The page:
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Joint Attention


What is joint attention and why is it important?


Joint attention is a shared focus between you and your child. For example, if a plane flies by and you point to the sky while saying, “look a plane,” your child looks up to the sky and also looks at the plane. You are both focusing on the same thing, the plane.


The child may or may not have expressive language at this point, but the key to joint attention is that a child and the adult have a shared focus on the same object and are aware of the other’s participation. Joint attention emerges around 9 months, but usually develops around 18 months of age.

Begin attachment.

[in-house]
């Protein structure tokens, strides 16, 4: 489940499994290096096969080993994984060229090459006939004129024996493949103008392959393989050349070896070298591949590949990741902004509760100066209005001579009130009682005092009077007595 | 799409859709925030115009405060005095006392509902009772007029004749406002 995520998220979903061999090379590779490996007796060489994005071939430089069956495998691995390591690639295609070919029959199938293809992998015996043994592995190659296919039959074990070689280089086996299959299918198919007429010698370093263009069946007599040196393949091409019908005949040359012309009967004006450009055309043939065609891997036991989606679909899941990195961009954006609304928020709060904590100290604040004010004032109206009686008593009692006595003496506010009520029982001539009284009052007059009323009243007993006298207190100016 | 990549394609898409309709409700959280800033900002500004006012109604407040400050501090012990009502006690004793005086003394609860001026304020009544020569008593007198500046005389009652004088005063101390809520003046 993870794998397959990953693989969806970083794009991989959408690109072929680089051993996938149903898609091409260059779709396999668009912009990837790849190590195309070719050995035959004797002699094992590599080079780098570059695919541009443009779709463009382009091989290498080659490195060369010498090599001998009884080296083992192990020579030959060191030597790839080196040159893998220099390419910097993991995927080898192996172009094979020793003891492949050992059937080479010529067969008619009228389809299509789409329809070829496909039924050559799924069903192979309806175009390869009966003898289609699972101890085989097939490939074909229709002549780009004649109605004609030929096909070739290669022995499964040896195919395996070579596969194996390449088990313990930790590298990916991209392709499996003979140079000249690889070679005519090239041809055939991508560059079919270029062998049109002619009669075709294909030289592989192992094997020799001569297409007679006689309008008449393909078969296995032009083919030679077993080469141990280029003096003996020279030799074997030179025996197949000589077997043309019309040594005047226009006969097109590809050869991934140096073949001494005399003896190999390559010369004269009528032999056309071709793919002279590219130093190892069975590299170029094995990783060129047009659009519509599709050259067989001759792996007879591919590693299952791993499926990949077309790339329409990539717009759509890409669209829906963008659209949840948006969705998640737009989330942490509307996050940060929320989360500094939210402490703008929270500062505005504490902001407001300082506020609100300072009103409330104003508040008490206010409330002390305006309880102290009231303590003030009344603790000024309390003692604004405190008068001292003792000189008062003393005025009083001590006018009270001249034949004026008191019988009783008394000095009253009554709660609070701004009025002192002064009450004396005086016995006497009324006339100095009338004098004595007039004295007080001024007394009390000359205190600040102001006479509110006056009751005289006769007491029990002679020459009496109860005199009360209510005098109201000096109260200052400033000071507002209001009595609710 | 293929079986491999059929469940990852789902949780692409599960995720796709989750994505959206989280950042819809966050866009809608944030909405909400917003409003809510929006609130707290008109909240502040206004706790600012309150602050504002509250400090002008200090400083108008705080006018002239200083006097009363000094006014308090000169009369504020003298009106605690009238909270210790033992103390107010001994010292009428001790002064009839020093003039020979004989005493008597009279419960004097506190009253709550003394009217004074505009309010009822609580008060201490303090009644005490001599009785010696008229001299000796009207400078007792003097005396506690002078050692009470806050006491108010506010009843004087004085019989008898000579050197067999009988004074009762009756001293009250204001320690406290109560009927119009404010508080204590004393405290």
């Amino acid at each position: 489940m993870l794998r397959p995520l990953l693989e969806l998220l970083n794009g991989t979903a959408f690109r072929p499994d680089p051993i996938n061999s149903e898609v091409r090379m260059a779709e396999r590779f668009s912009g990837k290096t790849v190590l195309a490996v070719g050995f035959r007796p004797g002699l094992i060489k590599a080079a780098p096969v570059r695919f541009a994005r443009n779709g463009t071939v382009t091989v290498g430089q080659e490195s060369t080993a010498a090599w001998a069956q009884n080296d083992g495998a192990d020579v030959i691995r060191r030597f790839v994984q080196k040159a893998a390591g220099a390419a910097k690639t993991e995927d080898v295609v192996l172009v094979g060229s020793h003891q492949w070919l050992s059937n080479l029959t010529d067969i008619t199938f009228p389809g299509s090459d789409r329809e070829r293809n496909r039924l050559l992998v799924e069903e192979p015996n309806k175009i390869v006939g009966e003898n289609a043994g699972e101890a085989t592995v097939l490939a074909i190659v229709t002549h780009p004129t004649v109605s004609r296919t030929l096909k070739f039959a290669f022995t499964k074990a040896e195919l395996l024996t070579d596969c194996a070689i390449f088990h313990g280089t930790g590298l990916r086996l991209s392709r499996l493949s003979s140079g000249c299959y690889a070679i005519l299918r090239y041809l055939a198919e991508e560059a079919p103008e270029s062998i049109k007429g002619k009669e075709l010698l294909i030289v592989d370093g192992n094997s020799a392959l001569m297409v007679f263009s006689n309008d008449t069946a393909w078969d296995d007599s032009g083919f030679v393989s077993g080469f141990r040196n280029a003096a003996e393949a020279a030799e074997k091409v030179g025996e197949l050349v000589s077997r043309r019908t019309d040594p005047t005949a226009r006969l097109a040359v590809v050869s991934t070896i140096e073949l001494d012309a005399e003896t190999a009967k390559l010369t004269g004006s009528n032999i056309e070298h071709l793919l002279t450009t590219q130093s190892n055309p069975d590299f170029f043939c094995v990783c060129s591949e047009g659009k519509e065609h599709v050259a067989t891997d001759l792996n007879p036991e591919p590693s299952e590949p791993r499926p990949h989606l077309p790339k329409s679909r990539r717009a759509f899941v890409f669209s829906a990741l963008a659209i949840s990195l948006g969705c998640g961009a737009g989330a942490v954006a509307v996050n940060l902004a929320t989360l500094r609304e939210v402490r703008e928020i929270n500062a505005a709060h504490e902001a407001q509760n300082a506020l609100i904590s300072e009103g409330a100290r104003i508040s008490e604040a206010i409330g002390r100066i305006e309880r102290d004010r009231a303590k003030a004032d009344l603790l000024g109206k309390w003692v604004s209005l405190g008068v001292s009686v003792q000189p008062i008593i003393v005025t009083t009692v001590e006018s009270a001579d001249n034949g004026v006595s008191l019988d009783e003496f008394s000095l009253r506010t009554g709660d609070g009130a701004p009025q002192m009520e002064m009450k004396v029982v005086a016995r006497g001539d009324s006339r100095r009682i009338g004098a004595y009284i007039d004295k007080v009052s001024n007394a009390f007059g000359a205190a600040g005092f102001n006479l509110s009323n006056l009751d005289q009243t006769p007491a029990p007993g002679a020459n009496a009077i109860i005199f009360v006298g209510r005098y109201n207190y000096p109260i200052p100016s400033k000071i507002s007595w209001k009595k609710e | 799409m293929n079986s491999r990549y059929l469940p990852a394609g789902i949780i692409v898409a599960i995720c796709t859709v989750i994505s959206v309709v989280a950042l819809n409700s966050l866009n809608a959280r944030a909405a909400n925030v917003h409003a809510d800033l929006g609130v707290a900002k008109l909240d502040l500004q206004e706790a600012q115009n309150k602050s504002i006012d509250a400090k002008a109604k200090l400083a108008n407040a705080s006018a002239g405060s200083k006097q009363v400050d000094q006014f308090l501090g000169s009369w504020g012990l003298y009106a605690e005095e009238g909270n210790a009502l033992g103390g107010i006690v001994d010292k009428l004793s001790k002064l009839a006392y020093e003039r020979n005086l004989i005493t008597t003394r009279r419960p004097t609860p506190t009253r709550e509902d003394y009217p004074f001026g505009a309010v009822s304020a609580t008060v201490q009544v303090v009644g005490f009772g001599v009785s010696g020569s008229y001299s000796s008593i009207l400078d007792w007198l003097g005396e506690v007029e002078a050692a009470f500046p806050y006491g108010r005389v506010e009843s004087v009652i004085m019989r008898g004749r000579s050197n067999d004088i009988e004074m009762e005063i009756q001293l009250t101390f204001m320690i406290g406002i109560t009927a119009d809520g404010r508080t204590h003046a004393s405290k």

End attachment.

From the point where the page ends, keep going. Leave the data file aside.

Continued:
As another example, if your child is playing with a toy train, looks up at you, and then back at the train to draw your attention/focus to it. The intention here is the child showing you something they’re interested in.


This is very important for building language because it is the first stage of understanding that language is shared between two or more people and can be used to express yourself. Eventually, joint attention will help with play, interacting with others, conversation and social skills.


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